The development of a decision making framework for evaluating the trade-off solutions of cleaner seaborne transportation

The general rise in marine fuel prices in combination with ever-more stringent environmental regulations resulting from International Maritime Organization (IMO) conventions and European Union (EU) Directives have become the main industry drivers for seaborne transportation to become cleaner and more energy efficient. Compliance with existing and soon-to-be-enacted regulations requires evaluating the trade-off between often-conflicting options to select the best available technology or fuel source. Although the traditional way of dealing with this issue has been to apply a cost benefit analysis, this kind of analysis does not adequately consider the complexities of the problem, such as incorporating linguistic preferences or interrelations amongst attributes, experts and their preferences. The challenge in such an analysis corresponds to that of a multiple attribute decision-making problem in which a finite number of alternatives are assessed with regards to a finite number of attributes and experts and ranked from the best to the worst. In this paper, a comprehensive and holistic decision-making framework is proposed to overcome the barriers of cost-benefit analysis techniques, facilitating the inclusion of all possible combinations of decision-making parameters and their discrete values, which will eventually help the industry achieve cleaner seaborne transportation. To demonstrate the applicability of the proposed framework, this paper focuses on a real-life study case involving an environmental compliance problem in the Port of Copenhagen, Denmark, in relation to a particular EU Directive. In conclusion, the proposed framework can be applied as a generalised decision-making model to similar compliance issues encountered within other modes of transportation such as rail and road.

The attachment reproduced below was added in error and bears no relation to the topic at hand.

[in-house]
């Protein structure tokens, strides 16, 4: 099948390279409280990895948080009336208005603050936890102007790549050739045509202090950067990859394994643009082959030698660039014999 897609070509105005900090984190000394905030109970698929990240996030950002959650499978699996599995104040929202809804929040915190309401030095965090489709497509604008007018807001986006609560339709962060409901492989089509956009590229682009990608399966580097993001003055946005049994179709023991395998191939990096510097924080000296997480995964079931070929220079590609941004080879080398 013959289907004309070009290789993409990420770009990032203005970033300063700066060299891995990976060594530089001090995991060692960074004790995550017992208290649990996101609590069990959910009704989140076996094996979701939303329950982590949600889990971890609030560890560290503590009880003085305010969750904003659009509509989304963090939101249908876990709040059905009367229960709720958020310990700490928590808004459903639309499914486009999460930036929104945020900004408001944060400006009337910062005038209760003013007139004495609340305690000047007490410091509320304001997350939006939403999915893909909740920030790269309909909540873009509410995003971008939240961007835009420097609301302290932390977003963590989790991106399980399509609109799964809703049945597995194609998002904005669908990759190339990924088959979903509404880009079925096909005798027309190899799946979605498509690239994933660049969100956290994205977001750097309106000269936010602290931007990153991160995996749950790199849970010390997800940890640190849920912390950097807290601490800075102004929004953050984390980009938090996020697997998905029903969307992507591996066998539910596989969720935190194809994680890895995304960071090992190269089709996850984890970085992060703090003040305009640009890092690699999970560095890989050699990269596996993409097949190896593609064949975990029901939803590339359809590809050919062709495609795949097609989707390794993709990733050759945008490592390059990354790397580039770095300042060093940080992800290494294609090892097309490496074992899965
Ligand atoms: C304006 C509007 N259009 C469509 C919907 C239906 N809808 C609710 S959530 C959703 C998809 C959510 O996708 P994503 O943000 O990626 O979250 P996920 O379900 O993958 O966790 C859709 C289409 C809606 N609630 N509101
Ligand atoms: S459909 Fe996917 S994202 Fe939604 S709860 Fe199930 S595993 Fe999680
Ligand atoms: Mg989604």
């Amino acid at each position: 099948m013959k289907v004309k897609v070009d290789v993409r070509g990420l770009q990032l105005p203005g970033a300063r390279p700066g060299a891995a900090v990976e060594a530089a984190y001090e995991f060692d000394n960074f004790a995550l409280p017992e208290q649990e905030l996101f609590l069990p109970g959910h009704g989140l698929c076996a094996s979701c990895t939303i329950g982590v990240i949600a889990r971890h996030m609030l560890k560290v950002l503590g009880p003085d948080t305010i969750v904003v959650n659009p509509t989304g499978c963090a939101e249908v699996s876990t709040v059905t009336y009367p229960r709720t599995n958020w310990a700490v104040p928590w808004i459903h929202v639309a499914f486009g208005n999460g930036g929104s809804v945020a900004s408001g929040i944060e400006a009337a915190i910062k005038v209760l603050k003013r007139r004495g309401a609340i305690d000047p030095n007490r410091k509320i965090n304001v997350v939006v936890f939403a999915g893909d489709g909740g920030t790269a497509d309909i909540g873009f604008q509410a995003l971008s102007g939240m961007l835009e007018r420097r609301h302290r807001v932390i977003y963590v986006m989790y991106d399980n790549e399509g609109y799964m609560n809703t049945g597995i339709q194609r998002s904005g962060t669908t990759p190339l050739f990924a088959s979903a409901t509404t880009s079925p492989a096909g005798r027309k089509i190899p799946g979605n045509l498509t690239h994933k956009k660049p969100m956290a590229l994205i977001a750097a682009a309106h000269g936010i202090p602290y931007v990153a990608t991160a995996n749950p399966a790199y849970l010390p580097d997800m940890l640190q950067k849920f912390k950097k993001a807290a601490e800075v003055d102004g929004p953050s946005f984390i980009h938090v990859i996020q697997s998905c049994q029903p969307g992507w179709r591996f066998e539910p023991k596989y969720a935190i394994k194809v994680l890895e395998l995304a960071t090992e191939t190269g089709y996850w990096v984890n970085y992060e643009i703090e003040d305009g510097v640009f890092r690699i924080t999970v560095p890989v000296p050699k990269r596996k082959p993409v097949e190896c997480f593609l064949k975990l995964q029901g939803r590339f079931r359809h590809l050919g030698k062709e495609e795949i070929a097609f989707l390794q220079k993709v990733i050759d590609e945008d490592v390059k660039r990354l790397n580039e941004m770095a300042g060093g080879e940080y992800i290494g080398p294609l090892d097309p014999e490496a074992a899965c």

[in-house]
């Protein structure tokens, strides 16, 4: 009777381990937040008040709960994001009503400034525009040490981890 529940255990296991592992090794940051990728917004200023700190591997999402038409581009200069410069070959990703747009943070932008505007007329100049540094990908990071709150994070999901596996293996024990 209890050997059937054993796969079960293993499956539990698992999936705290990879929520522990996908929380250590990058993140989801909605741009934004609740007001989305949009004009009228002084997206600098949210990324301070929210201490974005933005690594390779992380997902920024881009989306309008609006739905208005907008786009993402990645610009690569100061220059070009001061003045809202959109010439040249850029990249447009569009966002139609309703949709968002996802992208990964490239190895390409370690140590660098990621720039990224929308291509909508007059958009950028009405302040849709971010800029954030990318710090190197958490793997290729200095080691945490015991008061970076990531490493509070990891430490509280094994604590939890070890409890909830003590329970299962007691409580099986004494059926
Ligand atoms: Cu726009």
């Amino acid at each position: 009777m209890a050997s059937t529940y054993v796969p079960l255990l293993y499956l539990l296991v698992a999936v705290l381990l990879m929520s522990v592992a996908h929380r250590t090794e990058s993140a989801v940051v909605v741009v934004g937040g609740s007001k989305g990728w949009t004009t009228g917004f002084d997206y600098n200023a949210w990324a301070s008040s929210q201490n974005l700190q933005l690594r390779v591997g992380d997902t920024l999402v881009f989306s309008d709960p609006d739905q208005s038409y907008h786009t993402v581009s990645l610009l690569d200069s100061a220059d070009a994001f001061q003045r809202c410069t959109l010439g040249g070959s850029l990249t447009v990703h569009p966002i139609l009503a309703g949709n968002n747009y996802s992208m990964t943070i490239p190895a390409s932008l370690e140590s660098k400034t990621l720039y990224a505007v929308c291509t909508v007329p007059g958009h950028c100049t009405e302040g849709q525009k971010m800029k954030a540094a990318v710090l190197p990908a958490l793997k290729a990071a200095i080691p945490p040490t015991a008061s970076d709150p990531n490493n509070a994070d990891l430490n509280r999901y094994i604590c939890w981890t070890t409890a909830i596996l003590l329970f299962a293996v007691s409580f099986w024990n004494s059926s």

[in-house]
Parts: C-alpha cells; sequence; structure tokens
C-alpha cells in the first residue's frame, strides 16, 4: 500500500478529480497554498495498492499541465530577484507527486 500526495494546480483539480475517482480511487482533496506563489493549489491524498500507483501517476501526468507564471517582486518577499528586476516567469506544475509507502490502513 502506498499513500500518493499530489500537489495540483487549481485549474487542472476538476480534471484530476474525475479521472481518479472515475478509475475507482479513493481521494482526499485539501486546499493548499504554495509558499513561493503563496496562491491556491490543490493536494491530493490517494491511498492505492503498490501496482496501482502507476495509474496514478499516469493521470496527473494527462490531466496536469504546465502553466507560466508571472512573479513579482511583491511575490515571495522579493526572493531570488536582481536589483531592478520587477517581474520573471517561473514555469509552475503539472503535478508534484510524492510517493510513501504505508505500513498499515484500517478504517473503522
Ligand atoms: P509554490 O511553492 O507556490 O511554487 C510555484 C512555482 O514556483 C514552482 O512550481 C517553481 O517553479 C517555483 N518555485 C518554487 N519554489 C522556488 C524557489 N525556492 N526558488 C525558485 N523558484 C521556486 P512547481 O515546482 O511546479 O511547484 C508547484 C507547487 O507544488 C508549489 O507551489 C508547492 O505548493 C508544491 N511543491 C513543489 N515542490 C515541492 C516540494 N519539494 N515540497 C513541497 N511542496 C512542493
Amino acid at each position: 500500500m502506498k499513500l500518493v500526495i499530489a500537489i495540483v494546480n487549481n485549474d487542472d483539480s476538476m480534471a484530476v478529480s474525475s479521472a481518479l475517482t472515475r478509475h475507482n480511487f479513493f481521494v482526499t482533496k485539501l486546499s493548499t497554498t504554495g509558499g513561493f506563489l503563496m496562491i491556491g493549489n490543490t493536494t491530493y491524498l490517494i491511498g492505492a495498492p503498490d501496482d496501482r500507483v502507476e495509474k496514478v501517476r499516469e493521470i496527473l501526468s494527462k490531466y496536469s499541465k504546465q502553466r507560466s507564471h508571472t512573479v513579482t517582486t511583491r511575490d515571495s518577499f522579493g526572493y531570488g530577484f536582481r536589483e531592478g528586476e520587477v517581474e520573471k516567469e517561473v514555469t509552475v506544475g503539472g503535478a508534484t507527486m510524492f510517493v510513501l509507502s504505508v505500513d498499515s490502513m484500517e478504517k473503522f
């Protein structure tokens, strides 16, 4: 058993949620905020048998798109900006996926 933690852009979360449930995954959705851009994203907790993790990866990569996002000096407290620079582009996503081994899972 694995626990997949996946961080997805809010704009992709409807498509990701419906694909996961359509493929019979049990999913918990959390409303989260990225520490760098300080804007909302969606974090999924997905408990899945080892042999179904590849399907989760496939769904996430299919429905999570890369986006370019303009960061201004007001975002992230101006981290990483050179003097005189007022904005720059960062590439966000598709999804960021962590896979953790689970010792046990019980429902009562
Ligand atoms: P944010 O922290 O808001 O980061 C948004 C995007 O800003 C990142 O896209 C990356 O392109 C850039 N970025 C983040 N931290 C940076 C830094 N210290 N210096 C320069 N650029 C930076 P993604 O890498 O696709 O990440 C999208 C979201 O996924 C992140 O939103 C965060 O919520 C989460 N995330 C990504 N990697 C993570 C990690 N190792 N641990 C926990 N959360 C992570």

Language

  • English

Media Info

Subject/Index Terms

Filing Info

  • Accession Number: 01564724
  • Record Type: Publication
  • Files: TRIS
  • Created Date: May 20 2015 1:58PM